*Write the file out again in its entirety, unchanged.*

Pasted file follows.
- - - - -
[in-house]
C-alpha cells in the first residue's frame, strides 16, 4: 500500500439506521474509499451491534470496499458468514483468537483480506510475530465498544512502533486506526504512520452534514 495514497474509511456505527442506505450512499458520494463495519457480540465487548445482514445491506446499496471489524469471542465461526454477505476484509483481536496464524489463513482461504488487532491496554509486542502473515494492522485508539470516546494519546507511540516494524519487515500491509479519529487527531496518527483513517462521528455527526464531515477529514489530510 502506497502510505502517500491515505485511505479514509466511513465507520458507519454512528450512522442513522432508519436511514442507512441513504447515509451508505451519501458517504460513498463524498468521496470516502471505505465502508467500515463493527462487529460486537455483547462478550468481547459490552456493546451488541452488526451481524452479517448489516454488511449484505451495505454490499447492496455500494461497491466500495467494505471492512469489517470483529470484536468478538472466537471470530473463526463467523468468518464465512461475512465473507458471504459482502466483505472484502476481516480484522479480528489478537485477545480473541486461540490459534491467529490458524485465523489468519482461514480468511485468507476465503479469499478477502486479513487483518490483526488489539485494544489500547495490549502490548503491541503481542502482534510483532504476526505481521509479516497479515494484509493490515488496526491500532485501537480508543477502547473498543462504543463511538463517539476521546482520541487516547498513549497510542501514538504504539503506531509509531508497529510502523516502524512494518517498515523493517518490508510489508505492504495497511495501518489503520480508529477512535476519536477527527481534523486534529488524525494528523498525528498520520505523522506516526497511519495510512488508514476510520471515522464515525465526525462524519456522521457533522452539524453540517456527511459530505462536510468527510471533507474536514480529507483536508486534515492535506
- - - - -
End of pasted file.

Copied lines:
[in-house]
C-alpha cells in the first residue's frame, strides 16, 4: 500500500439506521474509499451491534470496499458468514483468537483480506510475530465498544512502533486506526504512520452534514 495514497474509511456505527442506505450512499458520494463495519457480540465487548445482514445491506446499496471489524469471542465461526454477505476484509483481536496464524489463513482461504488487532491496554509486542502473515494492522485508539470516546494519546507511540516494524519487515500491509479519529487527531496518527483513517462521528455527526464531515477529514489530510 502506497502510505502517500491515505485511505479514509466511513465507520458507519454512528450512522442513522432508519436511514442507512441513504447515509451508505451519501458517504460513498463524498468521496470516502471505505465502508467500515463493527462487529460486537455483547462478550468481547459490552456493546451488541452488526451481524452479517448489516454488511449484505451495505454490499447492496455500494461497491466500495467494505471492512469489517470483529470484536468478538472466537471470530473463526463467523468468518464465512461475512465473507458471504459482502466483505472484502476481516480484522479480528489478537485477545480473541486461540490459534491467529490458524485465523489468519482461514480468511485468507476465503479469499478477502486479513487483518490483526488489539485494544489500547495490549502490548503491541503481542502482534510483532504476526505481521509479516497479515494484509493490515488496526491500532485501537480508543477502547473498543462504543463511538463517539476521546482520541487516547498513549497510542501514538504504539503506531509509531508497529510502523516502524512494518517498515523493517518490508510489508505492504495497511495501518489503520480508529477512535476519536477527527481534523486534529488524525494528523498525528498520520505523522506516526497511519495510512488508514476510520471515522464515525465526525462524519456522521457533522452539524453540517456527511459530505462536510468527510471533507474536514480529507483536508486534515492535506